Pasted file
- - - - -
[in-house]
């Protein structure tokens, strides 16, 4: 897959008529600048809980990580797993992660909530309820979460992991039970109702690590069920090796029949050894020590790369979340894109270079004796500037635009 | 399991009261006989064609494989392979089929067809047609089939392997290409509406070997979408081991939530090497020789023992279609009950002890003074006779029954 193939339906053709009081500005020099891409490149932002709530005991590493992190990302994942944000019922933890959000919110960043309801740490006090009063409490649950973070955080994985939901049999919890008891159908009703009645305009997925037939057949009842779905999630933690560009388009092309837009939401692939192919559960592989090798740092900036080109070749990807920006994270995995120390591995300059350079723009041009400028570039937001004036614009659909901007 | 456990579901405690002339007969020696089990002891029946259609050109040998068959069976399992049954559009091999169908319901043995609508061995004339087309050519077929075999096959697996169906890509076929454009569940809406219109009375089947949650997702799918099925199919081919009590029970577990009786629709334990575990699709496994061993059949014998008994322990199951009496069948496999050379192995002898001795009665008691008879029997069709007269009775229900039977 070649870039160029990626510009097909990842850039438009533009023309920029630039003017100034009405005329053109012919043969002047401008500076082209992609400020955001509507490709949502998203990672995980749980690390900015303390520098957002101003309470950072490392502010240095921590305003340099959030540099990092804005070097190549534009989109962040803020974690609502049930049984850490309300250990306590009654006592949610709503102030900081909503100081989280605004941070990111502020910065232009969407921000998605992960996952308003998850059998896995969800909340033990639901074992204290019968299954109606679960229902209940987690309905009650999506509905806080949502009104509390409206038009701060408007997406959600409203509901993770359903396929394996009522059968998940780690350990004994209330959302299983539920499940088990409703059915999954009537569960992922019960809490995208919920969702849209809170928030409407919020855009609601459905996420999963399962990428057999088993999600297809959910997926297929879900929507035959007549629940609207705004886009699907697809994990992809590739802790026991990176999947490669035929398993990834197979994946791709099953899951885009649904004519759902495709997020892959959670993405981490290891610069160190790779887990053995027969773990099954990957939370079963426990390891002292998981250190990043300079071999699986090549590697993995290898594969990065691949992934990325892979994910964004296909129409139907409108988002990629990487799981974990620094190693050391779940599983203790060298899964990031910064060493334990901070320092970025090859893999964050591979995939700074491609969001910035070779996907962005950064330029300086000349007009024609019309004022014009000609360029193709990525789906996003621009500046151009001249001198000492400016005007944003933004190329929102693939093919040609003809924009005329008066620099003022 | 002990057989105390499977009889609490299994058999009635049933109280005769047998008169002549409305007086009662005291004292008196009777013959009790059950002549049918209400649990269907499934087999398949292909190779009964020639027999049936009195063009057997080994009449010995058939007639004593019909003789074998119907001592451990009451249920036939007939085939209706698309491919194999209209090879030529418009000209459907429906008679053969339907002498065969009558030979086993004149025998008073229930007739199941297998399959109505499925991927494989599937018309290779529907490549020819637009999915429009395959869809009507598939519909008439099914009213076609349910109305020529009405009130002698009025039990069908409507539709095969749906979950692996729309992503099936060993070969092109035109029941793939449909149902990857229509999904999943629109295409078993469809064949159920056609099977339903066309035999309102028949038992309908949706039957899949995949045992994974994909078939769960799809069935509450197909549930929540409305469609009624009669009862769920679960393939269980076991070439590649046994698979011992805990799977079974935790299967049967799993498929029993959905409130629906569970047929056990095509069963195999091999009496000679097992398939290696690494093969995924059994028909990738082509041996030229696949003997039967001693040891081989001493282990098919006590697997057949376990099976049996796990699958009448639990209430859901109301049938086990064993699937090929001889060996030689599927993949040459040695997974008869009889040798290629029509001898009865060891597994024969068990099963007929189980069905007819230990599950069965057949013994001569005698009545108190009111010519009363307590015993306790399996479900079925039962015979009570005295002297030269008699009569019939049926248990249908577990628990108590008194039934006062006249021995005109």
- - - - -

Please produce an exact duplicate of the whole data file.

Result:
[in-house]
């Protein structure tokens, strides 16, 4: 897959008529600048809980990580797993992660909530309820979460992991039970109702690590069920090796029949050894020590790369979340894109270079004796500037635009 | 399991009261006989064609494989392979089929067809047609089939392997290409509406070997979408081991939530090497020789023992279609009950002890003074006779029954 193939339906053709009081500005020099891409490149932002709530005991590493992190990302994942944000019922933890959000919110960043309801740490006090009063409490649950973070955080994985939901049999919890008891159908009703009645305009997925037939057949009842779905999630933690560009388009092309837009939401692939192919559960592989090798740092900036080109070749990807920006994270995995120390591995300059350079723009041009400028570039937001004036614009659909901007 | 456990579901405690002339007969020696089990002891029946259609050109040998068959069976399992049954559009091999169908319901043995609508061995004339087309050519077929075999096959697996169906890509076929454009569940809406219109009375089947949650997702799918099925199919081919009590029970577990009786629709334990575990699709496994061993059949014998008994322990199951009496069948496999050379192995002898001795009665008691008879029997069709007269009775229900039977 070649870039160029990626510009097909990842850039438009533009023309920029630039003017100034009405005329053109012919043969002047401008500076082209992609400020955001509507490709949502998203990672995980749980690390900015303390520098957002101003309470950072490392502010240095921590305003340099959030540099990092804005070097190549534009989109962040803020974690609502049930049984850490309300250990306590009654006592949610709503102030900081909503100081989280605004941070990111502020910065232009969407921000998605992960996952308003998850059998896995969800909340033990639901074992204290019968299954109606679960229902209940987690309905009650999506509905806080949502009104509390409206038009701060408007997406959600409203509901993770359903396929394996009522059968998940780690350990004994209330959302299983539920499940088990409703059915999954009537569960992922019960809490995208919920969702849209809170928030409407919020855009609601459905996420999963399962990428057999088993999600297809959910997926297929879900929507035959007549629940609207705004886009699907697809994990992809590739802790026991990176999947490669035929398993990834197979994946791709099953899951885009649904004519759902495709997020892959959670993405981490290891610069160190790779887990053995027969773990099954990957939370079963426990390891002292998981250190990043300079071999699986090549590697993995290898594969990065691949992934990325892979994910964004296909129409139907409108988002990629990487799981974990620094190693050391779940599983203790060298899964990031910064060493334990901070320092970025090859893999964050591979995939700074491609969001910035070779996907962005950064330029300086000349007009024609019309004022014009000609360029193709990525789906996003621009500046151009001249001198000492400016005007944003933004190329929102693939093919040609003809924009005329008066620099003022 | 002990057989105390499977009889609490299994058999009635049933109280005769047998008169002549409305007086009662005291004292008196009777013959009790059950002549049918209400649990269907499934087999398949292909190779009964020639027999049936009195063009057997080994009449010995058939007639004593019909003789074998119907001592451990009451249920036939007939085939209706698309491919194999209209090879030529418009000209459907429906008679053969339907002498065969009558030979086993004149025998008073229930007739199941297998399959109505499925991927494989599937018309290779529907490549020819637009999915429009395959869809009507598939519909008439099914009213076609349910109305020529009405009130002698009025039990069908409507539709095969749906979950692996729309992503099936060993070969092109035109029941793939449909149902990857229509999904999943629109295409078993469809064949159920056609099977339903066309035999309102028949038992309908949706039957899949995949045992994974994909078939769960799809069935509450197909549930929540409305469609009624009669009862769920679960393939269980076991070439590649046994698979011992805990799977079974935790299967049967799993498929029993959905409130629906569970047929056990095509069963195999091999009496000679097992398939290696690494093969995924059994028909990738082509041996030229696949003997039967001693040891081989001493282990098919006590697997057949376990099976049996796990699958009448639990209430859901109301049938086990064993699937090929001889060996030689599927993949040459040695997974008869009889040798290629029509001898009865060891597994024969068990099963007929189980069905007819230990599950069965057949013994001569005698009545108190009111010519009363307590015993306790399996479900079925039962015979009570005295002297030269008699009569019939049926248990249908577990628990108590008194039934006062006249021995005109």